Come summer, Eric Kingsley of Westford likes to sit out on the porch of his vacation home, catching a breeze. He enjoys watching his children splash in the pool and taking them fishing in the nearby pond. Pickup basketball is always fun and so is mingling with the other "summer people" he and his wife don't see in the cold-weather months.
Mostly, like a lot of vacationers, Kingsley wants to get away from it all and not have to give any thought to home. And for the most part, when his family is at the cottage they bought last year, they forget about their year-round residence.
Except when they go grocery shopping and drive past it.
It's not a stay-cation, exactly - to use the trendy new term for taking time off but enjoying the attractions right at home. It's more of a partway-cation: choosing a summer home less than 30 minutes from one's primary residence.
Why? It's simple, said Kingsley, whose fam ily is one of 86 at last count to have bought a cottage at the two-year-old Summer Village at the Pond development in Westford. "My wife and I realized that as our kids got older, they were only going to have more activities scheduled around home. By vacationing so close by, they don't have to miss out on baseball games or dance recitals or anything like that."
It is exactly this kind of response that developer David Guthrie was banking on when he developed the gated Summer Village at the Pond, comprising some 275 seasonal cottages centered around a recreation facility with two pools, a fitness center, and numerous other amenities.
Guthrie had reason to be optimistic about his prospects: A business partner had done the same thing in Wells, Maine, with good results. Similar planned cottage communities have recently cropped up in Point Sebago, Maine, and in Ipswich. And a place like Summer Village offers the kind of neighborhood ambience that so many suburban families say they no longer find in their own communities these days.
"The kids here ride their bikes together all day long," said Kingsley. "You don't see that anymore in most neighborhoods."
Indeed, the orchestrated sense of community comes up frequently when cottage owners talk about why they like the concept. The grounds at Summer Village include numerous gathering spots where residents can congregate to enjoy one another's company.
Like many of the other residents, Margaret Ann Gray, an administrator at the Massachusetts Institute of Technology, never intended to buy a summer place so close to her Belmont home; when she decided that she would like a second home for vacations, she started looking in New Hampshire and Maine.
"Last summer I spent three weekends in a row driving two or three hours north," she recalled. "And then I realized that even if I found something, I didn't want to spend my summer weekends driving."
She bought her Westford cottage on speculation, and she and her 8-year-old son began enjoying the pool and recreational activities during daytrips to Westford even as they watched their new home being built.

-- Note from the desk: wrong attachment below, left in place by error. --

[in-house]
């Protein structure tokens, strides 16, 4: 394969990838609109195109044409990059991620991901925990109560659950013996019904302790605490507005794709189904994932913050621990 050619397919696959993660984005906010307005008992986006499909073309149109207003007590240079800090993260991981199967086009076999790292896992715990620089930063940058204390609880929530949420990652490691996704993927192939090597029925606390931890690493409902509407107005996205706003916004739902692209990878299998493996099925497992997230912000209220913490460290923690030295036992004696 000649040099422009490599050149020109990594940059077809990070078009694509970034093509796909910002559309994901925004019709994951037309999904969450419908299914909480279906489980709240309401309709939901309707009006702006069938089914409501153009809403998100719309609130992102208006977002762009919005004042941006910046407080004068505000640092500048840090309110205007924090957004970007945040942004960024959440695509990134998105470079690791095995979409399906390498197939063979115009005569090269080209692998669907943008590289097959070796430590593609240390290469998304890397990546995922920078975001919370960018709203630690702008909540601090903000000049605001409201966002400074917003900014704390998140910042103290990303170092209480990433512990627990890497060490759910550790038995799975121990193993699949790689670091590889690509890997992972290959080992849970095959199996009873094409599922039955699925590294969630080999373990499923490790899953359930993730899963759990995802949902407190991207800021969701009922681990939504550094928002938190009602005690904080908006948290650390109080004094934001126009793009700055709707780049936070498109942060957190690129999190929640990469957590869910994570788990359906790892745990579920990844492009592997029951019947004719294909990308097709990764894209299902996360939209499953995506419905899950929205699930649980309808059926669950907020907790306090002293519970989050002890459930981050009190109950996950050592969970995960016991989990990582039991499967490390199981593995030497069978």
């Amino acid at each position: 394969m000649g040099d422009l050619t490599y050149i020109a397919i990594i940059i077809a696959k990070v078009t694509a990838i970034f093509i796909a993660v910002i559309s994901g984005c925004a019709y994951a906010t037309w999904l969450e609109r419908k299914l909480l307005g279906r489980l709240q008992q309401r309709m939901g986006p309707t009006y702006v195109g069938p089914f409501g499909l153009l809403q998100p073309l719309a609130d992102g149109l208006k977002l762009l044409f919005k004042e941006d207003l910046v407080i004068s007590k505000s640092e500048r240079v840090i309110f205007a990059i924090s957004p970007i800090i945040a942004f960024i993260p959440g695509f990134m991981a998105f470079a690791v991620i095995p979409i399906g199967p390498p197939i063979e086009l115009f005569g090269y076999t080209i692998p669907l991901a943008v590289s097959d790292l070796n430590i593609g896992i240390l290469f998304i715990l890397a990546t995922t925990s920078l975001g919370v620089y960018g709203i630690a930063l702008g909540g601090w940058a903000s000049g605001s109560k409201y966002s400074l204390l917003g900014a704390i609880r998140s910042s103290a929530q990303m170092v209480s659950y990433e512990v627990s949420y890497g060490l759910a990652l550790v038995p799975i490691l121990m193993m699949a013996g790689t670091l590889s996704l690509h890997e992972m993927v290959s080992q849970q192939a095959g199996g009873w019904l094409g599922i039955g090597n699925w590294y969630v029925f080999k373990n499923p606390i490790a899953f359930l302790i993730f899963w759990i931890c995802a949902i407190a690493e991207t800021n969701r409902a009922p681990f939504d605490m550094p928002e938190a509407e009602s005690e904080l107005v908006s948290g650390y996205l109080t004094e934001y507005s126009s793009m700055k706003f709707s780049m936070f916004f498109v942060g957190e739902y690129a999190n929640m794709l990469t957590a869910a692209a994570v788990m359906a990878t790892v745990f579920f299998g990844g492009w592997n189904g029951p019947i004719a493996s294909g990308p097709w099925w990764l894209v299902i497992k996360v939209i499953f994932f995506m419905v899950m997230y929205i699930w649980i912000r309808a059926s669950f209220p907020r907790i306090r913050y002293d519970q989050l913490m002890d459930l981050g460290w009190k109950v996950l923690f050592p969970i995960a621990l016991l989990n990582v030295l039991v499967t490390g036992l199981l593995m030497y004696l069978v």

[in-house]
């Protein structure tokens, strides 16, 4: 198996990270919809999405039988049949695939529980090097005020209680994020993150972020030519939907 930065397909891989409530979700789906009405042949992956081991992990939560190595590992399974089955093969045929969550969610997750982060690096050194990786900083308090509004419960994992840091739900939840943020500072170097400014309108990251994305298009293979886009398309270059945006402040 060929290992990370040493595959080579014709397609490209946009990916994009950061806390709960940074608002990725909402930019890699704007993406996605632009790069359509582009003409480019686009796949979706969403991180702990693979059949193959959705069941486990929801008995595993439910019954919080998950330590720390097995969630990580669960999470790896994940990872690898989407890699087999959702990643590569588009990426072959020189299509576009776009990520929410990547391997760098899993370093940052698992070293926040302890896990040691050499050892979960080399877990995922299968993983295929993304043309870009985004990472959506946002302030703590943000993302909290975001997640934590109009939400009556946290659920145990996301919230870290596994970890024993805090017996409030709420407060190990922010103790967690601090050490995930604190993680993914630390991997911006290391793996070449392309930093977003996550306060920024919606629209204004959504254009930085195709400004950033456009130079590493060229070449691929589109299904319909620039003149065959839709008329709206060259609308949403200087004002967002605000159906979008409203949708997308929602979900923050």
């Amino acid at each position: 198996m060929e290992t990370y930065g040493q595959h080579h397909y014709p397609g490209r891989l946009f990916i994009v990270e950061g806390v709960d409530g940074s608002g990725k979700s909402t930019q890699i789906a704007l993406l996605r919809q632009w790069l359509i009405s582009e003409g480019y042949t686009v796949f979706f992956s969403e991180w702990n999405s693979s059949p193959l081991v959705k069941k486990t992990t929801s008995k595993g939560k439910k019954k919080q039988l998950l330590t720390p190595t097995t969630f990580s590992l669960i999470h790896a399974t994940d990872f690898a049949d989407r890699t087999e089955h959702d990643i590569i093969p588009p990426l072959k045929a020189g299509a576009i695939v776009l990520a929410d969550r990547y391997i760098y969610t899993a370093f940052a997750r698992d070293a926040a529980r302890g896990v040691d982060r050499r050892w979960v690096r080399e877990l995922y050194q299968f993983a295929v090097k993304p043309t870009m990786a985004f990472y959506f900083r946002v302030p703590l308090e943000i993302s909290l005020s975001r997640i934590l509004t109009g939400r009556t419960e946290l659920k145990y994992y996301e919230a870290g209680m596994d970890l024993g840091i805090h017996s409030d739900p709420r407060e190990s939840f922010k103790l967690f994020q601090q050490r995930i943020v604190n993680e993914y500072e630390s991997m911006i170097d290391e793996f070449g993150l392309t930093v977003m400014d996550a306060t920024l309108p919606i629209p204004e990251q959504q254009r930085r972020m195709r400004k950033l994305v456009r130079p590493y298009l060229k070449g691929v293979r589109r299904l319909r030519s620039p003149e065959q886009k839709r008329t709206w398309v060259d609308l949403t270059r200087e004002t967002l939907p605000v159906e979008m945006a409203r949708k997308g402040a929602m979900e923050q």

The compound is open to residents only from April to October - an important factor that helped the developer obtain permits from the town of Westford.
Ensuring that the cottages will be used only half the year means that the impact on town services, especially the schools, will be minimal. As far as how that translates to a tax break, Guthrie said that the cottages, which sell for an average of $200,000 in wooded areas (price is more than $289,000 for waterfront units), are assessed for taxes based on the understanding that they are usable only some of the time - and therefore are worth less than year-round homes would be.
Richard Cuoco, a semiretired engineer, still laughs when he recalls the day he and his wife took a drive and ended up at Summer Village, just 20 minutes from their Tewksbury home.
"The last thing on my mind that day was buying a summer cottage!" he said with a laugh. "My wife had seen the ads and said she wanted to see how the units were decorated. Once we started looking around, we noticed everything the place had to offer. We always wanted to have a summer home, but we come from a large Italian family, and there's always a reason we can't take off to Maine or the Cape - a christening, a Little League game, a birthday, or anniversary party. When we found the place in Westford, we realized we could go there in the middle of the week if we wanted to."
Cuoco said that the price of gasoline - now at about $4 a gallon, and climbing - was not a pressing concern when they bought their cottage last year, but now the awareness of the money they are saving makes it all the more appealing.
"We get so much more use out of it than we'd get out of a place on the Cape," he said. "Our grandchildren love it. They play basketball and ride bikes. My grandson caught a 12-inch bass in the lake last weekend."
And it wasn't just the Cuocos who were enchanted. They asked their adult daughters to come take a look, and one of the daughters phoned her husband on the spot to say, "You gotta come see this," according to Cuoco. Now the daughter and her family own a cottage just two doors down.
"Everybody is so busy," offered Guthrie. "My two kids have activities all summer long. So do other families. Sometimes my friends talk about feeling handcuffed to their families' schedules. When you vacation close to home, you don't have to plan it around everyone's other commitments."
Nancy Shohet West can be reached at firstname.lastname@example.org.